A limited liability company (LLC) is a business that is owned and usually operated by its members. An LLC shields its members from personal liability. This means company debts do not generally put the members' personal wealth at risk. An LLC may own, buy or sell assets, enter contracts, file and defend lawsuits, hire employees and file tax returns. Limited liability companies are subject to the individual laws for the states in which they do business.
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Names and States
Individuals forming a limited liability company (LLC) begin by choosing a state in which to create the company. The LLC may not use the same name as another registered business in the state. A name availability search may be conducted by phone, in person or online through the state office that governs business entity formations. Many states designate the secretary of state's office to handle name checks and LLC formations. However, your state may appoint a different business division to handle these tasks.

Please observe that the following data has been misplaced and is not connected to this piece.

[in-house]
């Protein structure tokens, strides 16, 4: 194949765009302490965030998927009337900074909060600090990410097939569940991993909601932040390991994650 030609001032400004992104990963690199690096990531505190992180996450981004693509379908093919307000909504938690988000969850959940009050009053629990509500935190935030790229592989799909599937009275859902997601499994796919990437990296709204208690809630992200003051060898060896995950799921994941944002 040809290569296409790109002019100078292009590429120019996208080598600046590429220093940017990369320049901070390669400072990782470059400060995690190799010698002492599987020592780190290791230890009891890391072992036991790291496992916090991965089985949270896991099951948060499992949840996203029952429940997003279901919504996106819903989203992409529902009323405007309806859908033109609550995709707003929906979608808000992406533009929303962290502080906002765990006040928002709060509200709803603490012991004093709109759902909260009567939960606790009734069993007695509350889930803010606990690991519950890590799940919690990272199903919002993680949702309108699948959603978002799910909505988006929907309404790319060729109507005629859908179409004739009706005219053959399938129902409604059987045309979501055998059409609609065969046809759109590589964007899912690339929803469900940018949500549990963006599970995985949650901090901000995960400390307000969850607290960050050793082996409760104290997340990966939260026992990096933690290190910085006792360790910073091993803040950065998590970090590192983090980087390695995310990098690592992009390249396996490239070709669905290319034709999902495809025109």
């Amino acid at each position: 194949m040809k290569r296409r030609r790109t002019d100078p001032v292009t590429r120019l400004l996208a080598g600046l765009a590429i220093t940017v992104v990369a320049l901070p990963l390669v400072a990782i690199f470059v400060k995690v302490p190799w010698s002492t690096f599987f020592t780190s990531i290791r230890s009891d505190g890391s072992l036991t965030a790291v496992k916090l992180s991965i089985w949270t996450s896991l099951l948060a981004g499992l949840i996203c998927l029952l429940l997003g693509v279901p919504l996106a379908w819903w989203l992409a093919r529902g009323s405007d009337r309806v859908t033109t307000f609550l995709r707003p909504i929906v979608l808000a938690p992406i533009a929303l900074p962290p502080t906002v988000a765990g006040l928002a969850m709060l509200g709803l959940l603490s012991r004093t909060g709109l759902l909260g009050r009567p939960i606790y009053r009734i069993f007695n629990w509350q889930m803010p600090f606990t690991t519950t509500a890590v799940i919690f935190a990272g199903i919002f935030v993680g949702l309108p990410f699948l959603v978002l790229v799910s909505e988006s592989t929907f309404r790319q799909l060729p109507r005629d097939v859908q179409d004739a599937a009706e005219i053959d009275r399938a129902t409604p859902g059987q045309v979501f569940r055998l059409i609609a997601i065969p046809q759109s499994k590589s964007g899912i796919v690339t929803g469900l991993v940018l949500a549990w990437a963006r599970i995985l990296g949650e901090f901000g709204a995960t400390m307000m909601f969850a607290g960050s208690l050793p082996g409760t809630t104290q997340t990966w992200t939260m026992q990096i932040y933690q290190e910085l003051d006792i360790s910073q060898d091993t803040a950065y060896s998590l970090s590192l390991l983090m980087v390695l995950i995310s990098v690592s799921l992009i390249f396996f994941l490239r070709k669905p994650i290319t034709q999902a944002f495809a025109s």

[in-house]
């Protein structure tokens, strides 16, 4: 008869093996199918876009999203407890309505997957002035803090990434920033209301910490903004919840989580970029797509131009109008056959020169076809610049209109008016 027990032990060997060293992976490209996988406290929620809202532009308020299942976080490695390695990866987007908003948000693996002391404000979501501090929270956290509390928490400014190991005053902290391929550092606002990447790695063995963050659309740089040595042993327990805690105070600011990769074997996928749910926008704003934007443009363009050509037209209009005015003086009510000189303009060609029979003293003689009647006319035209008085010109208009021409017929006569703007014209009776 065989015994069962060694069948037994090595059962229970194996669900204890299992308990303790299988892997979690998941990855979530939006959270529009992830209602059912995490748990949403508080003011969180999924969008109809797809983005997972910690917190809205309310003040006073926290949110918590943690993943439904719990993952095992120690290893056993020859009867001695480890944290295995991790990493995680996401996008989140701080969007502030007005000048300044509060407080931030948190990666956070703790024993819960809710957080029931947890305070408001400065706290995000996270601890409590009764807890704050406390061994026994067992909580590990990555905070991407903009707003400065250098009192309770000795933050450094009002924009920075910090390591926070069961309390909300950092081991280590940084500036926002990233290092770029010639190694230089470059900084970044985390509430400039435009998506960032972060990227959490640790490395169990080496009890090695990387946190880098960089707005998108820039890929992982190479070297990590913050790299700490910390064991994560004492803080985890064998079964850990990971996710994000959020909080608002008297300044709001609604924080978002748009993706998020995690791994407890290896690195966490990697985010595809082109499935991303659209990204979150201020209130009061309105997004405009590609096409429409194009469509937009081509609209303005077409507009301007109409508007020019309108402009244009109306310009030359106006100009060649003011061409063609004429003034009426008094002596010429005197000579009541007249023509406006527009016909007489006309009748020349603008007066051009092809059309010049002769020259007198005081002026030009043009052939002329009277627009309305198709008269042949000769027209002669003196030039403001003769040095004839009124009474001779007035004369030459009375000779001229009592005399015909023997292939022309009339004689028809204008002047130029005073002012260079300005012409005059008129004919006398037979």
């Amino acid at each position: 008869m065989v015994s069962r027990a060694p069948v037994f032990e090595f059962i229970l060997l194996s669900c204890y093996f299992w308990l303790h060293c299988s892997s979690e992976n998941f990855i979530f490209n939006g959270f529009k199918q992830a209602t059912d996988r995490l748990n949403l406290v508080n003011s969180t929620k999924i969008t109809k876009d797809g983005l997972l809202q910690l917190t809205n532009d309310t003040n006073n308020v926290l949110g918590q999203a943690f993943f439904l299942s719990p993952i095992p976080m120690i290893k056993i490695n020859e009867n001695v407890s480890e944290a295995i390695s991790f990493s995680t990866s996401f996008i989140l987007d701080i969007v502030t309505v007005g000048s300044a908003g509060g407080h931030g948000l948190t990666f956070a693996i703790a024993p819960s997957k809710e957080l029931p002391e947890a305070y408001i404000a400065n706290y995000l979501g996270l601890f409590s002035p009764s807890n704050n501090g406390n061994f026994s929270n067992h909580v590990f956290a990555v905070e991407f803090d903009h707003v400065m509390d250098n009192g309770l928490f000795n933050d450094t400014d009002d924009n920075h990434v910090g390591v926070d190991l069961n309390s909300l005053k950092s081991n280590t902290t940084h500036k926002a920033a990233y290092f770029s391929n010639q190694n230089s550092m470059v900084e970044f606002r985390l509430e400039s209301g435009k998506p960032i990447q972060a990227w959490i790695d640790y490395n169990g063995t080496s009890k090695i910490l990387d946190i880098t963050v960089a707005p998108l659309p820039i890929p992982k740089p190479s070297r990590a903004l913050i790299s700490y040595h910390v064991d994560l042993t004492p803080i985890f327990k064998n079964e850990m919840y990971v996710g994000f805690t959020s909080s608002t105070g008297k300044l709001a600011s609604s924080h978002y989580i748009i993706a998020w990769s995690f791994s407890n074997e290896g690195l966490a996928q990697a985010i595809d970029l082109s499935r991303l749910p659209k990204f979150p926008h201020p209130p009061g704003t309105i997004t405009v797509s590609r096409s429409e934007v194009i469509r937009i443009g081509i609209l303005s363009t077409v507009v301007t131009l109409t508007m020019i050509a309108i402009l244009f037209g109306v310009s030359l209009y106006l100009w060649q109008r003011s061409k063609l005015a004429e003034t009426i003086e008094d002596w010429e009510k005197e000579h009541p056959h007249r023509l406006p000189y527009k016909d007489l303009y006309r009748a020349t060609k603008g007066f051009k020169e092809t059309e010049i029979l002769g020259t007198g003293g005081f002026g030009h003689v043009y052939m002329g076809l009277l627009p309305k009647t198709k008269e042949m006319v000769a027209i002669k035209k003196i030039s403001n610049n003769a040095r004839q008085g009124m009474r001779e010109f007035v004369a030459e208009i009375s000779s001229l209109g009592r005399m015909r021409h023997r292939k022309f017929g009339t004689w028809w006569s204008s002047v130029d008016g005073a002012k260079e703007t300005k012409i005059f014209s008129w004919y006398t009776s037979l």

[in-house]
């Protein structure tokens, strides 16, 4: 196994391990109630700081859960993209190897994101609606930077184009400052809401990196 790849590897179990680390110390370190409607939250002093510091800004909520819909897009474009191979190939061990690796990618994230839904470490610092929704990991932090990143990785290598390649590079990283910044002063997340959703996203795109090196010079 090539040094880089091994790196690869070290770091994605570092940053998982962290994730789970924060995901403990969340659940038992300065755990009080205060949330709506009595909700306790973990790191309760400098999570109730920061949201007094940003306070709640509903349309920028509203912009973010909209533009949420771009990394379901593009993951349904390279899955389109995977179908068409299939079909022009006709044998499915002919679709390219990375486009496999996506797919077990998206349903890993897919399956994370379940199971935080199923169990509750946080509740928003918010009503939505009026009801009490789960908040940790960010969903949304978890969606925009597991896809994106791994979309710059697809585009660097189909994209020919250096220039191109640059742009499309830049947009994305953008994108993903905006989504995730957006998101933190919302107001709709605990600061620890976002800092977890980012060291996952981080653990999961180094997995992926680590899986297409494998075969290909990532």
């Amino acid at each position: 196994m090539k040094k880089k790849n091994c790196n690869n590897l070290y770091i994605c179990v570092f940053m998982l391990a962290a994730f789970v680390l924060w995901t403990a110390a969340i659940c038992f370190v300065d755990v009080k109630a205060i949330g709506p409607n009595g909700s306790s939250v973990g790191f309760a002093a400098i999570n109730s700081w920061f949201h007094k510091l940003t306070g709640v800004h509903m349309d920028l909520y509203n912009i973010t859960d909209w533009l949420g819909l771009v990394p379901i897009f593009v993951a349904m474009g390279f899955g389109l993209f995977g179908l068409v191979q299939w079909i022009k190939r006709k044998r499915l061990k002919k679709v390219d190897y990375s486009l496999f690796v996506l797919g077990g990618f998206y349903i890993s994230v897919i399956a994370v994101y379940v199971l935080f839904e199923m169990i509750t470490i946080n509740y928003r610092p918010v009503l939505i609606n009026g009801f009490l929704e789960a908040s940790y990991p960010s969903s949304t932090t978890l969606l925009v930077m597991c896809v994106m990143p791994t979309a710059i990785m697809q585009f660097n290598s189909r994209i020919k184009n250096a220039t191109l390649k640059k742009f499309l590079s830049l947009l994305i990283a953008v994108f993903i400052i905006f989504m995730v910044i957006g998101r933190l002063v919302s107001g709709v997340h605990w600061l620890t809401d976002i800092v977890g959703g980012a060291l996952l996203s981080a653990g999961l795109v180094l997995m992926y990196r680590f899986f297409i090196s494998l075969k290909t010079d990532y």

Articles of Organization
Articles of organization must be filed in the appropriate state office to form a valid LLC. Blank articles-of-incorporation forms are available at official state websites or in person at the appropriate state offices. Information such as the company name, address, business purpose and members' names must be included in the articles. An online legal service can help ensure articles are correctly completed and filed.
A resident agent must also be identified. This is a person or corporation appointed to accept process service for the LLC if it is sued. The resident agent generally must have an address within the state in which the LLC is registered. Once a resident agent is chosen, the completed articles with the state filing fee can be submitted for registration.
Operating agreements may be required for a valid LLC. Even if an operating agreement is not legally required it is wise to consider having one. Operating agreements lay out the terms for business operations between members. They address issues such as profit splits, capital contributions, voting rights and dissolution. A comprehensive operating agreement can avoid disputes between members and save unnecessary costs and legal fees.